Photo: Gary Zhou/YouTube

Today in bad ideas, a now-removed YouTube video of a man playing Pokémon Go while using his Tesla’s Autopilot mode has been making rounds on the interwebs. Though the clip is gone, we’ve still got the quotes from YouTuber Gary Zhou describing what it was like to simultaneously aim to catch Pokémon while riding in a car on Autopilot.

There’s a way to play Pokémon Go when you’re driving, although you really, really shouldn’t. But what if your car is semi-autonomous? Does that make it okay to “catch ‘em all” while cruising down the freeway?

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Of course, the answer is “no,” because, as we learned from multiple recent Tesla crashes, there’s a huge difference between the public beta-stage Autopilot and a truly “self-driving” system. The way Teslas are designed today, drivers have to pay attention to the road and have their hands on the wheel— it can be the difference between life and death.

But Zhou decided to try Pokémon Go anyhow, with both hands off the wheel, and his concentration focused squarely on his smartphone as the car barreled down I-95 near Washington, D.C..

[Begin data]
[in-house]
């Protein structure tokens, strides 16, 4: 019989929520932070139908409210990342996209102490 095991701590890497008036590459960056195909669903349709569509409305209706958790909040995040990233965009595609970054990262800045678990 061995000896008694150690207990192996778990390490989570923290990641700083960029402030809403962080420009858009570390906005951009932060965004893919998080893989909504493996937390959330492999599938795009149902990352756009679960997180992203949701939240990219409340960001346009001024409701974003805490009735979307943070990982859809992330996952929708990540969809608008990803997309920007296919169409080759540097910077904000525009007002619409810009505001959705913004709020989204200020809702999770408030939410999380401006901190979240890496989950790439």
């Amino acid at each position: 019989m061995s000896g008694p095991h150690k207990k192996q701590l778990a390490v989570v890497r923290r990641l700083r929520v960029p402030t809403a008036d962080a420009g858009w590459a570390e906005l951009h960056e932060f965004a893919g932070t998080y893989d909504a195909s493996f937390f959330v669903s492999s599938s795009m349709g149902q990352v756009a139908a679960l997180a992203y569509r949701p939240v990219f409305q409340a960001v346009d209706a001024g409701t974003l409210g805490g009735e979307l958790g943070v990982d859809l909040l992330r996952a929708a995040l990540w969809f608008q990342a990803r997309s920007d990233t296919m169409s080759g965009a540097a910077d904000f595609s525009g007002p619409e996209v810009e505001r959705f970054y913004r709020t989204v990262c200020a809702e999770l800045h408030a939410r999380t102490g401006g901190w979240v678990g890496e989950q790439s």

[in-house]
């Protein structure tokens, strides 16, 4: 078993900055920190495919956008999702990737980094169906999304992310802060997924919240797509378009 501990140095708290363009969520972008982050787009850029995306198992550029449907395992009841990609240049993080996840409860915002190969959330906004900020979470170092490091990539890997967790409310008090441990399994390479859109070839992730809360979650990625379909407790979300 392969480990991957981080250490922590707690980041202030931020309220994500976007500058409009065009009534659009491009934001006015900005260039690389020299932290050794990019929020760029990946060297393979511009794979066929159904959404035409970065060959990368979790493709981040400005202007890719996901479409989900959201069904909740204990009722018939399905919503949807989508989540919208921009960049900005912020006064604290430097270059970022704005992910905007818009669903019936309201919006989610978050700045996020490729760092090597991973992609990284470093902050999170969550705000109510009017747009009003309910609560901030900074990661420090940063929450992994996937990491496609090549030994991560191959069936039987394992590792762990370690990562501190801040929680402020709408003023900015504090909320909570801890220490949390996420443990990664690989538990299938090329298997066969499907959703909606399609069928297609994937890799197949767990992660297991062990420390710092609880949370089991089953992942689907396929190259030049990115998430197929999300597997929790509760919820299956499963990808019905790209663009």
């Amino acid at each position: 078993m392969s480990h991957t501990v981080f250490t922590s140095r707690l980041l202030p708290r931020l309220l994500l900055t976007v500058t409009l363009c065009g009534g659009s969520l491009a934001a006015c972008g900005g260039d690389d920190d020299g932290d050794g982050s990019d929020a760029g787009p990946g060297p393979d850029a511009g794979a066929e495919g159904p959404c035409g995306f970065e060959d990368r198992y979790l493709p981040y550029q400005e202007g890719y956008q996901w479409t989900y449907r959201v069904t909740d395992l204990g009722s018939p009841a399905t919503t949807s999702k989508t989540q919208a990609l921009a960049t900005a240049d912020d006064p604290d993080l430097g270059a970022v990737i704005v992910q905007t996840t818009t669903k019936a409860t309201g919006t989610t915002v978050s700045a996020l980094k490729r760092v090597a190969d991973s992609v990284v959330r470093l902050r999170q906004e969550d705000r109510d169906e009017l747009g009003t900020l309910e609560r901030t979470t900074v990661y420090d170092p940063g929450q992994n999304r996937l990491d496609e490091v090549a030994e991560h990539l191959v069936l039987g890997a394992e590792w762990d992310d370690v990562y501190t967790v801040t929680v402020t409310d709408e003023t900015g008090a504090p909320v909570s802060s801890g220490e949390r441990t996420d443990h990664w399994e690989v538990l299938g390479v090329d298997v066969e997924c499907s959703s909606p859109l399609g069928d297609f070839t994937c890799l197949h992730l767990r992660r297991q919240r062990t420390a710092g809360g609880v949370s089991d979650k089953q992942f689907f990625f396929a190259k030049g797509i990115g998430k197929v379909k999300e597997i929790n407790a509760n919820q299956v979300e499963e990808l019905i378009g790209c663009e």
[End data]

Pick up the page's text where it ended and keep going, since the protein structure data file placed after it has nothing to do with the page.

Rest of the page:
In the video—according to hybridcars.com, who nabbed some quotes from the video before it was pulled—Zhou says driving with your hands off the wheel is really no problem at lower speeds:

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For those of you who are not too familiar with some of the dynamics in Autopilot, one of the things I’ve noticed, I’m not sure exactly what the cutoff is, but I believe under 45 or 40 mph – as long as there’s a good amount of surroundings and clear lane markers as you can see here – it will never ask you to kind of, remind you to put your hands back on the steering wheel.

Zhou then concludes that Tesla’s Autopilot is an excellent Pokémon Go enabler, saying:

So, in essence Autopilot works pretty much 100-percent fully autonomous in bumper to bumper traffic, minus of course lane changes and things like that, and again, it’s fantastic for catching Pokémon on the Go.”

Hopefully Zhou pulled down the video because he realized how idiotic his behavior was. The fact is, until cars are fully-autonomous, there’s really no good reason to look at a phone while in a driver’s seat of a moving car.

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h/t: Carscoops